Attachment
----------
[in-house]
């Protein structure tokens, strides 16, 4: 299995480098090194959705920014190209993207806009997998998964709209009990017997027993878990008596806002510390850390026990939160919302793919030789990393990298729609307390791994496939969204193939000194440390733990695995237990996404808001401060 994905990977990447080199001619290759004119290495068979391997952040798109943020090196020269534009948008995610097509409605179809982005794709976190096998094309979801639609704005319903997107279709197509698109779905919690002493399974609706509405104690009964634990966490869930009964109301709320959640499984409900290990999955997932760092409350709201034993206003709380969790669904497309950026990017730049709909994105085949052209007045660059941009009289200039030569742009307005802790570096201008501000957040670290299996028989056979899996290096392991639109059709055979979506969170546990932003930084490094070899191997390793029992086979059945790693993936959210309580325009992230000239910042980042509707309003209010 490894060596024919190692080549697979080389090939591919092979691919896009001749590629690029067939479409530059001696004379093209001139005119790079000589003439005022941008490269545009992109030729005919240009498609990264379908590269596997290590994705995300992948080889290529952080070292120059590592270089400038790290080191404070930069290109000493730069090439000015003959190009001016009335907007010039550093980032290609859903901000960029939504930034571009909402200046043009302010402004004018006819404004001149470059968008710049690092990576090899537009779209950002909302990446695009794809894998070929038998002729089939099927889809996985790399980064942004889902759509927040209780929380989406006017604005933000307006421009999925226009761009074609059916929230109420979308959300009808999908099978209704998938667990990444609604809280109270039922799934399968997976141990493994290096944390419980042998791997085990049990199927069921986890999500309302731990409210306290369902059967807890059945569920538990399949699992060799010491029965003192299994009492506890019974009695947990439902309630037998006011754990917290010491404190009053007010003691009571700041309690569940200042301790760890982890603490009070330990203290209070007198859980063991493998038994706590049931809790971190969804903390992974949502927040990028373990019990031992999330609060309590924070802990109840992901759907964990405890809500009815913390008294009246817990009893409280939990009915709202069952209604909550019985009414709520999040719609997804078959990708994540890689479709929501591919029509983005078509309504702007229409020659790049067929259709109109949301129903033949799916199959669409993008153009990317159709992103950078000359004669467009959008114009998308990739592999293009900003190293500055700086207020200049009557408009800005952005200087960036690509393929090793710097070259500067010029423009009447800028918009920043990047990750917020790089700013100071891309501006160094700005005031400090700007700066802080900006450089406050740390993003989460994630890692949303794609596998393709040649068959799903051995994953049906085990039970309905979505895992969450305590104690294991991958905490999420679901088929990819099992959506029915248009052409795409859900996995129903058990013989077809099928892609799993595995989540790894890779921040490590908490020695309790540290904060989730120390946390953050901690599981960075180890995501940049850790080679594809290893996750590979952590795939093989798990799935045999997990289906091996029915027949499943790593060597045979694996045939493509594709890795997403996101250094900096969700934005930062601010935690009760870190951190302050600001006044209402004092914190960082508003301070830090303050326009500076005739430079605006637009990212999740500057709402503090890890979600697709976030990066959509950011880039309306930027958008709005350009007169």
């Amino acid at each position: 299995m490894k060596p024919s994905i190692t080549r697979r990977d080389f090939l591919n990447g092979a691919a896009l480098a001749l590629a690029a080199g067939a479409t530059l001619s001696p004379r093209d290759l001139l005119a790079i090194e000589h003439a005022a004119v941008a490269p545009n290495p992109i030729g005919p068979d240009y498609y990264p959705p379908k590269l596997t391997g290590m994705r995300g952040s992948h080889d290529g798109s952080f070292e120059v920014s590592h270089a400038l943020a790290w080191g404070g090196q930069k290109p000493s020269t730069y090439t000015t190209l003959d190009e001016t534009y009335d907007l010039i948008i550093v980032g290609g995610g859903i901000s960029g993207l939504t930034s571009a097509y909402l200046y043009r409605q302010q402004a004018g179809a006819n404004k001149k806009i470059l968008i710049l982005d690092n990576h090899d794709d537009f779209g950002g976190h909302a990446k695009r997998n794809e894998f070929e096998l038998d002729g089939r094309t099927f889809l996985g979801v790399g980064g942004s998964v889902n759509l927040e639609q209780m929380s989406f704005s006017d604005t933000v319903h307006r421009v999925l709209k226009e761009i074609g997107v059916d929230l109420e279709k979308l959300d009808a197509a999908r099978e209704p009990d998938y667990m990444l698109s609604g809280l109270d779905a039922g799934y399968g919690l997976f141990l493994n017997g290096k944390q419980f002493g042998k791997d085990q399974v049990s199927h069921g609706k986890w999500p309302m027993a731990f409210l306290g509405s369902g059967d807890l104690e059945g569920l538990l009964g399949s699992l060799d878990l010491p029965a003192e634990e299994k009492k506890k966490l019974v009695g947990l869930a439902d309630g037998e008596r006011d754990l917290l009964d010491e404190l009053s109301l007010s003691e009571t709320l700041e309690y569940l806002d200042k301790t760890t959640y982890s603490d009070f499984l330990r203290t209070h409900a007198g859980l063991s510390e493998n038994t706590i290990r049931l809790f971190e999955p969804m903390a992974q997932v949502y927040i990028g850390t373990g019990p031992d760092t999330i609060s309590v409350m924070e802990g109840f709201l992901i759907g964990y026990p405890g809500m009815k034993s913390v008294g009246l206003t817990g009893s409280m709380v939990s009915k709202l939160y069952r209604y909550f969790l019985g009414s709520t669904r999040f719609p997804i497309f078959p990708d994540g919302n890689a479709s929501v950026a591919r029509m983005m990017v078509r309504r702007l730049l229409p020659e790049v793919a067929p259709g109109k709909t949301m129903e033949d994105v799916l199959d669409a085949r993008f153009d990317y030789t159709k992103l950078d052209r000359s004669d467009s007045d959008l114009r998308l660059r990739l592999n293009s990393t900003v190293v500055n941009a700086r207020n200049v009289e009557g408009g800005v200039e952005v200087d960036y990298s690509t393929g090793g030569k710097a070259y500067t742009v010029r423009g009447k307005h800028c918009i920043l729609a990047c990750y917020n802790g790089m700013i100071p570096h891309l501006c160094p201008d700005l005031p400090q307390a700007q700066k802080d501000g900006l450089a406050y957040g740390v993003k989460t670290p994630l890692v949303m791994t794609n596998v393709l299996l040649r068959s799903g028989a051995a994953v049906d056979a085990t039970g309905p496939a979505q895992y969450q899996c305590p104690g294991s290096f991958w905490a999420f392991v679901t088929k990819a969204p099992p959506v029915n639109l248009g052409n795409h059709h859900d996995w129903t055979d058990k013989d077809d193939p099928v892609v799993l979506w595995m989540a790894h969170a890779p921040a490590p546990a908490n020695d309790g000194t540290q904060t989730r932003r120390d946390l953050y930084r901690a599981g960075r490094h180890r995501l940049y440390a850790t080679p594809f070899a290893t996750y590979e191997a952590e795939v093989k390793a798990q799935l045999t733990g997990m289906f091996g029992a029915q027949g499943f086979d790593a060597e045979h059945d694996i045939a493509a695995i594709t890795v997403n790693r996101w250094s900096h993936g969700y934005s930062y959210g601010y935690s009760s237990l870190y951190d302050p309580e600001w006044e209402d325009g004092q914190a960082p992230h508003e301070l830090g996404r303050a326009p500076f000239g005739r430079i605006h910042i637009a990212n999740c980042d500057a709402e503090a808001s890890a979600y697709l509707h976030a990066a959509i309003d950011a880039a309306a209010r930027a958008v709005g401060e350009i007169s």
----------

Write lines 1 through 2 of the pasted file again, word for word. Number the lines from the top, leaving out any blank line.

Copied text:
[in-house]
């Protein structure tokens, strides 16, 4: 299995480098090194959705920014190209993207806009997998998964709209009990017997027993878990008596806002510390850390026990939160919302793919030789990393990298729609307390791994496939969204193939000194440390733990695995237990996404808001401060 994905990977990447080199001619290759004119290495068979391997952040798109943020090196020269534009948008995610097509409605179809982005794709976190096998094309979801639609704005319903997107279709197509698109779905919690002493399974609706509405104690009964634990966490869930009964109301709320959640499984409900290990999955997932760092409350709201034993206003709380969790669904497309950026990017730049709909994105085949052209007045660059941009009289200039030569742009307005802790570096201008501000957040670290299996028989056979899996290096392991639109059709055979979506969170546990932003930084490094070899191997390793029992086979059945790693993936959210309580325009992230000239910042980042509707309003209010 490894060596024919190692080549697979080389090939591919092979691919896009001749590629690029067939479409530059001696004379093209001139005119790079000589003439005022941008490269545009992109030729005919240009498609990264379908590269596997290590994705995300992948080889290529952080070292120059590592270089400038790290080191404070930069290109000493730069090439000015003959190009001016009335907007010039550093980032290609859903901000960029939504930034571009909402200046043009302010402004004018006819404004001149470059968008710049690092990576090899537009779209950002909302990446695009794809894998070929038998002729089939099927889809996985790399980064942004889902759509927040209780929380989406006017604005933000307006421009999925226009761009074609059916929230109420979308959300009808999908099978209704998938667990990444609604809280109270039922799934399968997976141990493994290096944390419980042998791997085990049990199927069921986890999500309302731990409210306290369902059967807890059945569920538990399949699992060799010491029965003192299994009492506890019974009695947990439902309630037998006011754990917290010491404190009053007010003691009571700041309690569940200042301790760890982890603490009070330990203290209070007198859980063991493998038994706590049931809790971190969804903390992974949502927040990028373990019990031992999330609060309590924070802990109840992901759907964990405890809500009815913390008294009246817990009893409280939990009915709202069952209604909550019985009414709520999040719609997804078959990708994540890689479709929501591919029509983005078509309504702007229409020659790049067929259709109109949301129903033949799916199959669409993008153009990317159709992103950078000359004669467009959008114009998308990739592999293009900003190293500055700086207020200049009557408009800005952005200087960036690509393929090793710097070259500067010029423009009447800028918009920043990047990750917020790089700013100071891309501006160094700005005031400090700007700066802080900006450089406050740390993003989460994630890692949303794609596998393709040649068959799903051995994953049906085990039970309905979505895992969450305590104690294991991958905490999420679901088929990819099992959506029915248009052409795409859900996995129903058990013989077809099928892609799993595995989540790894890779921040490590908490020695309790540290904060989730120390946390953050901690599981960075180890995501940049850790080679594809290893996750590979952590795939093989798990799935045999997990289906091996029915027949499943790593060597045979694996045939493509594709890795997403996101250094900096969700934005930062601010935690009760870190951190302050600001006044209402004092914190960082508003301070830090303050326009500076005739430079605006637009990212999740500057709402503090890890979600697709976030990066959509950011880039309306930027958008709005350009007169």